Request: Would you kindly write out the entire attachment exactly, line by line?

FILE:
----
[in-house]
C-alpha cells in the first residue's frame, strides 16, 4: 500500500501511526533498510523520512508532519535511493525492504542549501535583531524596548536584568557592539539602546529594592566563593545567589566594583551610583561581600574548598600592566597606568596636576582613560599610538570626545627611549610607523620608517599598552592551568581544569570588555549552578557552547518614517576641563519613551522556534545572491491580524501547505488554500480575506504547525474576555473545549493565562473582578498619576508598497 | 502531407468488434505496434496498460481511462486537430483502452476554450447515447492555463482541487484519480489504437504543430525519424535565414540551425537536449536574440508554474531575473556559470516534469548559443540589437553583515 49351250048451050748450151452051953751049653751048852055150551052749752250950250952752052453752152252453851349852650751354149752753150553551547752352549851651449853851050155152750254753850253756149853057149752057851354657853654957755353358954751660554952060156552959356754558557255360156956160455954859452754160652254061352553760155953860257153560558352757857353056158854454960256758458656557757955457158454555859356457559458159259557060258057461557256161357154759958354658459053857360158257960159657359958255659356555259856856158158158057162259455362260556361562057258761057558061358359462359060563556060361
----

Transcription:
[in-house]
C-alpha cells in the first residue's frame, strides 16, 4: 500500500501511526533498510523520512508532519535511493525492504542549501535583531524596548536584568557592539539602546529594592566563593545567589566594583551610583561581600574548598600592566597606568596636576582613560599610538570626545627611549610607523620608517599598552592551568581544569570588555549552578557552547518614517576641563519613551522556534545572491491580524501547505488554500480575506504547525474576555473545549493565562473582578498619576508598497 | 502531407468488434505496434496498460481511462486537430483502452476554450447515447492555463482541487484519480489504437504543430525519424535565414540551425537536449536574440508554474531575473556559470516534469548559443540589437553583515 49351250048451050748450151452051953751049653751048852055150551052749752250950250952752052453752152252453851349852650751354149752753150553551547752352549851651449853851050155152750254753850253756149853057149752057851354657853654957755353358954751660554952060156552959356754558557255360156956160455954859452754160652254061352553760155953860257153560558352757857353056158854454960256758458656557757955457158454555859356457559458159259557060258057461557256161357154759958354658459053857360158257960159657359958255659356555259856856158158158057162259455362260556361562057258761057558061358359462359060563556060361